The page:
Band: Gaia Guarda
Album: Anatomy of Fear
Label: Pentapus Records
Genre: Neoclassical Synthwave
Release Date: November 6, 2020
For Fans Of: New Ulver, Lindsay Schoolcraft
It has started to snow again in my part of the map. This is not, to the best of my knowledge, Gaia Guarda’s fault, and the snow that rests on the ground right now will melt away before the real winter begins. That doesn’t matter though. Gaia Guarda became, partially due to unpredictable circumstances, linked to the coming of winter to my mind. Maybe this was intentional on their part, but I doubt it. In any case, it is unavoidable that the change in seasons will shade my view of the music. Art cannot be removed from the world around it. Even the accidental world.
Gaia Guarda is a Canadian singer/songwriter, and on her debut solo album Anatomy of Fear, she plays a brand of neoclassical darkwave that reflects the changing seasons. Metal looks to be absent entirely from this release. Gaia Guarda is the lead singer for symphonic metal band Uriel, and former Evanescence drummer Rocky Gray graces the record, so some fans may be expecting a more rambunctious release than they find. Everything sounds quiet here, with the silences and soft moments taking the most important moments.
A deep melancholy sits with the band throughout the record. It is not center stage at all times, but it never leaves. That doesn’t mean this is an overly-emotionally charged album, just a dreary one at times. Gaia Guarda fall back onto this feeling like a warm blanket in the cold when their other strengths fail them. It should be said that I may be seeing my own shadow with this undercurrent at times. If the band released Anatomy of Fear in the heat of summer this paragraph may have been about this music’s soothing sounds rather than its omnipresent sorrow. But the world around the album’s release cannot be removed, and the death of another year sits behind every track.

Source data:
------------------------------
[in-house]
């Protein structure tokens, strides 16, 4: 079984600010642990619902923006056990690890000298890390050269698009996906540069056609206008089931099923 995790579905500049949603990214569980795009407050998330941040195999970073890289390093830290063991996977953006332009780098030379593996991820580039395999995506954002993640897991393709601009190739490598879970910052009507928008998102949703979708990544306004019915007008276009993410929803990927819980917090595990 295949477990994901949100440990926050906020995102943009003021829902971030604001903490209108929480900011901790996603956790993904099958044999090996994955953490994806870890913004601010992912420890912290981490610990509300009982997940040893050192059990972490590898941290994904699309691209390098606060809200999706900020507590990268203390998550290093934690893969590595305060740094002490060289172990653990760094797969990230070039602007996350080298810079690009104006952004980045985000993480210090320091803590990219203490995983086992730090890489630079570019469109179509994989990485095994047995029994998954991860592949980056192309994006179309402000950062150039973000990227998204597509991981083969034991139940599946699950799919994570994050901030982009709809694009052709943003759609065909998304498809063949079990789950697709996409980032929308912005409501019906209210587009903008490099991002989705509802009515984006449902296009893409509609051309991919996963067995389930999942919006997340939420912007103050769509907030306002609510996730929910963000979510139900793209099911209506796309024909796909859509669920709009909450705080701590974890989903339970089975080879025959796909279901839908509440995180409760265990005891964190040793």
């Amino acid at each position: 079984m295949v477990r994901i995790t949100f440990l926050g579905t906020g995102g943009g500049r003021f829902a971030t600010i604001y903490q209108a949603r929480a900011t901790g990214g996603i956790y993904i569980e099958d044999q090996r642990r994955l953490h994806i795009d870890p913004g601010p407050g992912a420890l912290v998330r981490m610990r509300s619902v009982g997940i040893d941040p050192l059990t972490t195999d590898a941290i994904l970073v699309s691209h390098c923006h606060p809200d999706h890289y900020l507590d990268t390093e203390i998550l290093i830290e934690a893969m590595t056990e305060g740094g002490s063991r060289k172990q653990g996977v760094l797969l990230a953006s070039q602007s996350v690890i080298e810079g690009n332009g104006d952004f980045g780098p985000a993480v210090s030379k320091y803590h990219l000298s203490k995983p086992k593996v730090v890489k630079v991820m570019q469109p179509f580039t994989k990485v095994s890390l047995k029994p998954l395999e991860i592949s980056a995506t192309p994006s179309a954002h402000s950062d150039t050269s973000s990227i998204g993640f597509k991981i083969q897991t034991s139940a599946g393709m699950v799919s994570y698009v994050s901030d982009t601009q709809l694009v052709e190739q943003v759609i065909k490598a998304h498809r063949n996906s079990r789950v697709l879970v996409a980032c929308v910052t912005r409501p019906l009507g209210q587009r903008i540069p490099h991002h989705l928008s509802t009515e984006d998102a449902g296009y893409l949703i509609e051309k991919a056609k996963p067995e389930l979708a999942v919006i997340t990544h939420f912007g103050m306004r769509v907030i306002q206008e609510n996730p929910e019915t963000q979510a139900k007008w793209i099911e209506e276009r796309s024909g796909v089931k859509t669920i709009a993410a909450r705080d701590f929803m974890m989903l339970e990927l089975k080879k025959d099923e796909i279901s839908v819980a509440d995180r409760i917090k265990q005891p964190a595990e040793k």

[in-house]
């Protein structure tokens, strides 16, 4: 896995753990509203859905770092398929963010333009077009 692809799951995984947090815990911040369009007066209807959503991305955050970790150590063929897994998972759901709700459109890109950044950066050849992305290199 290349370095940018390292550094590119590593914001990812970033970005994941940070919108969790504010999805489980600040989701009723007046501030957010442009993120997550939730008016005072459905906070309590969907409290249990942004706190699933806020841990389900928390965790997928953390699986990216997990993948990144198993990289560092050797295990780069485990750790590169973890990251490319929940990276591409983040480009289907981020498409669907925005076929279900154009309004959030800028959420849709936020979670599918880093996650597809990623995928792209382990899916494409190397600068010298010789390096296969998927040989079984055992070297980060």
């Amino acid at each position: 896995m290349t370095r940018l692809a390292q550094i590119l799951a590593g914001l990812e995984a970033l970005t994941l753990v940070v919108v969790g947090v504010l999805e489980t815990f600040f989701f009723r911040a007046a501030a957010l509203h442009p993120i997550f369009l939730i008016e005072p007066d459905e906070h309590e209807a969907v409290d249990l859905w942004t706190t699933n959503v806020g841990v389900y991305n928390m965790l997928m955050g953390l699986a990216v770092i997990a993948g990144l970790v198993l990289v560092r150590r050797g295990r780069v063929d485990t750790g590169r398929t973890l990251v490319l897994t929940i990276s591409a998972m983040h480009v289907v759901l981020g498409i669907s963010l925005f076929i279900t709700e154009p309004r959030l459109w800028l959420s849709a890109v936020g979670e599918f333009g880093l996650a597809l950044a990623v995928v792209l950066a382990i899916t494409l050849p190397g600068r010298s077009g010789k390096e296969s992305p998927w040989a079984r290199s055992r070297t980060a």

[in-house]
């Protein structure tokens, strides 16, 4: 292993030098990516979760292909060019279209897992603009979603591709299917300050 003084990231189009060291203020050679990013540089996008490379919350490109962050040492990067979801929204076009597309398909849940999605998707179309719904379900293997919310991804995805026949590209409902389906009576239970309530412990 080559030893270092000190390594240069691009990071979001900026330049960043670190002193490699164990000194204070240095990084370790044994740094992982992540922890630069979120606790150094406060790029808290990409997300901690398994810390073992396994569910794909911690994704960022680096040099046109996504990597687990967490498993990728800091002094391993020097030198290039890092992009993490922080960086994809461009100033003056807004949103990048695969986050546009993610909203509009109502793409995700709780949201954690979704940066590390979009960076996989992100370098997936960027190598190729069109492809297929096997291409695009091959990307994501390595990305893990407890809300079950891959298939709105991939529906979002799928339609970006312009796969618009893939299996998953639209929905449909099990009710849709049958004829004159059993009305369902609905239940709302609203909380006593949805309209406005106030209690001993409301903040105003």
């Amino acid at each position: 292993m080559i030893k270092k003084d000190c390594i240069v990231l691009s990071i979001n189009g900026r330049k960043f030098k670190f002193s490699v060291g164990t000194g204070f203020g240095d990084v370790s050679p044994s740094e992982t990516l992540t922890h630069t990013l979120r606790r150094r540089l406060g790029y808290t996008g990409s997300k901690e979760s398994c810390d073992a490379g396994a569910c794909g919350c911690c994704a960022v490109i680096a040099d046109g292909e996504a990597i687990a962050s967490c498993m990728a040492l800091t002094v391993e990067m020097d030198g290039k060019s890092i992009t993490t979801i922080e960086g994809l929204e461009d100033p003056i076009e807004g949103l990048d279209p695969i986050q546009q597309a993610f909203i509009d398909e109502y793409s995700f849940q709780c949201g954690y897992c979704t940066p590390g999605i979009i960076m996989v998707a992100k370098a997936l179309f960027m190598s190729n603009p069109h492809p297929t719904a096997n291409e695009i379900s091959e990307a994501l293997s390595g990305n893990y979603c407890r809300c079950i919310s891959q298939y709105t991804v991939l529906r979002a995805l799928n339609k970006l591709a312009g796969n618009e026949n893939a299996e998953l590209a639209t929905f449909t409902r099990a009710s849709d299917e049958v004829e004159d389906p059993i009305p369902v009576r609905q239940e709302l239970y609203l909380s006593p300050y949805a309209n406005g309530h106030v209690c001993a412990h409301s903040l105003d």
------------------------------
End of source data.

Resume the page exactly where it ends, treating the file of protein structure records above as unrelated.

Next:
These songs can be sparse and barren. As trees shed their leaves in autumn, leaving nothing but the bare structure underneath, Anatomy of Fear strips away everything but Gaia Guarda‘s voice when they most need to. When this works, it works because her voice sounds great. Clear and crisp like a cold cloudless night, her vocals allows for some pleasant harmonies to guide the listener when all other lights go dark. Those harmonies never lose their beauty. The vocals could have been overdone, but if anything I wanted more of them as they cover the instrumental sounds with a clean and equalizing presence, like an untouched coat of snow in the woods.
Of course, a new coat of snow only looks good in the morning until you have to scrape off your car. A starlit frozen lake is picturesque until you have to sleep in the cold. Anatomy of Fear could be a lot worse, but it feels wanting at times. Gaia Guarda’s voice sounds great, yes, but nothing else really stands out, and even the vocals do feel like they could have been better given the amazing tone and vocal control that was brought to the table. That also sums up the rest of the album: it could have been better. The songwriting feels merely good, the drumming is passable, and that emotional current never really hurt the album. It all could have been better.
Gaia Guarda feels fine. The vocals are a delight, and the rest of the record provides solid support. If you’re looking for contemplative music to have on as you hibernate through the coming dark times, Anatomy of Fear can serve as an acceptable guide. Just don’t expect it to be a favorite of yours by the time summer comes again.
- Anatomy of Fear
- Carefully Haunted
- Answer Me
- Who We Are
- At The Bottom
- Nothing’s Hiding In The Lake
- Drowning In Fear
Total Playing Time: 33:02